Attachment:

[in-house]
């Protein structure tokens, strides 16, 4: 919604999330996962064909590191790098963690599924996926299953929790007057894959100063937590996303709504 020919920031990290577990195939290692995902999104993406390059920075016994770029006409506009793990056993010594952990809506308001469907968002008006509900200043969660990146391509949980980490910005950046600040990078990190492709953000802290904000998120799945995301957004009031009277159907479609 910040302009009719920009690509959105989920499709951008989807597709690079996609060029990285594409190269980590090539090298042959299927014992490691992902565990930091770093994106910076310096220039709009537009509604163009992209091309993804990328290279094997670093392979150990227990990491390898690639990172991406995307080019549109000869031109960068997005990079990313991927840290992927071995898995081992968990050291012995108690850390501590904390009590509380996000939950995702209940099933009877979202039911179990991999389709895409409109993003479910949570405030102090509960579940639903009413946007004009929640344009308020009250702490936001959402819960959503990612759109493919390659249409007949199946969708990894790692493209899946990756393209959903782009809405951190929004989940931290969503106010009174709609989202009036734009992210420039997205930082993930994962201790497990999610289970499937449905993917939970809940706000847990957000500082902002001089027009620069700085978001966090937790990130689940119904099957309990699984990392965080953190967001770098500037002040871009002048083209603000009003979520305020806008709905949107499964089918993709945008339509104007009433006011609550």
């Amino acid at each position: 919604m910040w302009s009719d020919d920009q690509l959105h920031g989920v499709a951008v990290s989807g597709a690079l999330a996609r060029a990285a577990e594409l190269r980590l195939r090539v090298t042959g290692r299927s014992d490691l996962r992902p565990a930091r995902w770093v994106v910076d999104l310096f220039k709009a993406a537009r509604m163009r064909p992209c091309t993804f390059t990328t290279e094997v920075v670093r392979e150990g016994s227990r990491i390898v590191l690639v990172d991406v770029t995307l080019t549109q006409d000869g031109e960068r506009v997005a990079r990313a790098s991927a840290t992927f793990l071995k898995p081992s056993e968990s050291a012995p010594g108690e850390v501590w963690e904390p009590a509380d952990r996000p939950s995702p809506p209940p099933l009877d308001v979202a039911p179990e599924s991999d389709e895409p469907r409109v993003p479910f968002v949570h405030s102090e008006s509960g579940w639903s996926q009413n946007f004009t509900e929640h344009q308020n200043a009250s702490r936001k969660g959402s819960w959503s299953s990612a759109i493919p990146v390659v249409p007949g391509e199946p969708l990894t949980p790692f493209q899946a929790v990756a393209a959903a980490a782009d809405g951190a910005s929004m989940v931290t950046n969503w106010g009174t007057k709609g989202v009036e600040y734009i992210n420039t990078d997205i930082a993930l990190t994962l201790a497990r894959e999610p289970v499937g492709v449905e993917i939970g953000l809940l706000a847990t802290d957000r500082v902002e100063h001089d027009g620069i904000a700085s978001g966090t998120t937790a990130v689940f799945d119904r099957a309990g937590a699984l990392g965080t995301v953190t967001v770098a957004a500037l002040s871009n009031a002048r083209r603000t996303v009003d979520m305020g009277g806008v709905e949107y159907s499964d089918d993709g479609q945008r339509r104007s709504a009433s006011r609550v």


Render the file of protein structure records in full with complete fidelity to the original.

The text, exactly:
[in-house]
């Protein structure tokens, strides 16, 4: 919604999330996962064909590191790098963690599924996926299953929790007057894959100063937590996303709504 020919920031990290577990195939290692995902999104993406390059920075016994770029006409506009793990056993010594952990809506308001469907968002008006509900200043969660990146391509949980980490910005950046600040990078990190492709953000802290904000998120799945995301957004009031009277159907479609 910040302009009719920009690509959105989920499709951008989807597709690079996609060029990285594409190269980590090539090298042959299927014992490691992902565990930091770093994106910076310096220039709009537009509604163009992209091309993804990328290279094997670093392979150990227990990491390898690639990172991406995307080019549109000869031109960068997005990079990313991927840290992927071995898995081992968990050291012995108690850390501590904390009590509380996000939950995702209940099933009877979202039911179990991999389709895409409109993003479910949570405030102090509960579940639903009413946007004009929640344009308020009250702490936001959402819960959503990612759109493919390659249409007949199946969708990894790692493209899946990756393209959903782009809405951190929004989940931290969503106010009174709609989202009036734009992210420039997205930082993930994962201790497990999610289970499937449905993917939970809940706000847990957000500082902002001089027009620069700085978001966090937790990130689940119904099957309990699984990392965080953190967001770098500037002040871009002048083209603000009003979520305020806008709905949107499964089918993709945008339509104007009433006011609550």
């Amino acid at each position: 919604m910040w302009s009719d020919d920009q690509l959105h920031g989920v499709a951008v990290s989807g597709a690079l999330a996609r060029a990285a577990e594409l190269r980590l195939r090539v090298t042959g290692r299927s014992d490691l996962r992902p565990a930091r995902w770093v994106v910076d999104l310096f220039k709009a993406a537009r509604m163009r064909p992209c091309t993804f390059t990328t290279e094997v920075v670093r392979e150990g016994s227990r990491i390898v590191l690639v990172d991406v770029t995307l080019t549109q006409d000869g031109e960068r506009v997005a990079r990313a790098s991927a840290t992927f793990l071995k898995p081992s056993e968990s050291a012995p010594g108690e850390v501590w963690e904390p009590a509380d952990r996000p939950s995702p809506p209940p099933l009877d308001v979202a039911p179990e599924s991999d389709e895409p469907r409109v993003p479910f968002v949570h405030s102090e008006s509960g579940w639903s996926q009413n946007f004009t509900e929640h344009q308020n200043a009250s702490r936001k969660g959402s819960w959503s299953s990612a759109i493919p990146v390659v249409p007949g391509e199946p969708l990894t949980p790692f493209q899946a929790v990756a393209a959903a980490a782009d809405g951190a910005s929004m989940v931290t950046n969503w106010g009174t007057k709609g989202v009036e600040y734009i992210n420039t990078d997205i930082a993930l990190t994962l201790a497990r894959e999610p289970v499937g492709v449905e993917i939970g953000l809940l706000a847990t802290d957000r500082v902002e100063h001089d027009g620069i904000a700085s978001g966090t998120t937790a990130v689940f799945d119904r099957a309990g937590a699984l990392g965080t995301v953190t967001v770098a957004a500037l002040s871009n009031a002048r083209r603000t996303v009003d979520m305020g009277g806008v709905e949107y159907s499964d089918d993709g479609q945008r339509r104007s709504a009433s006011r609550v």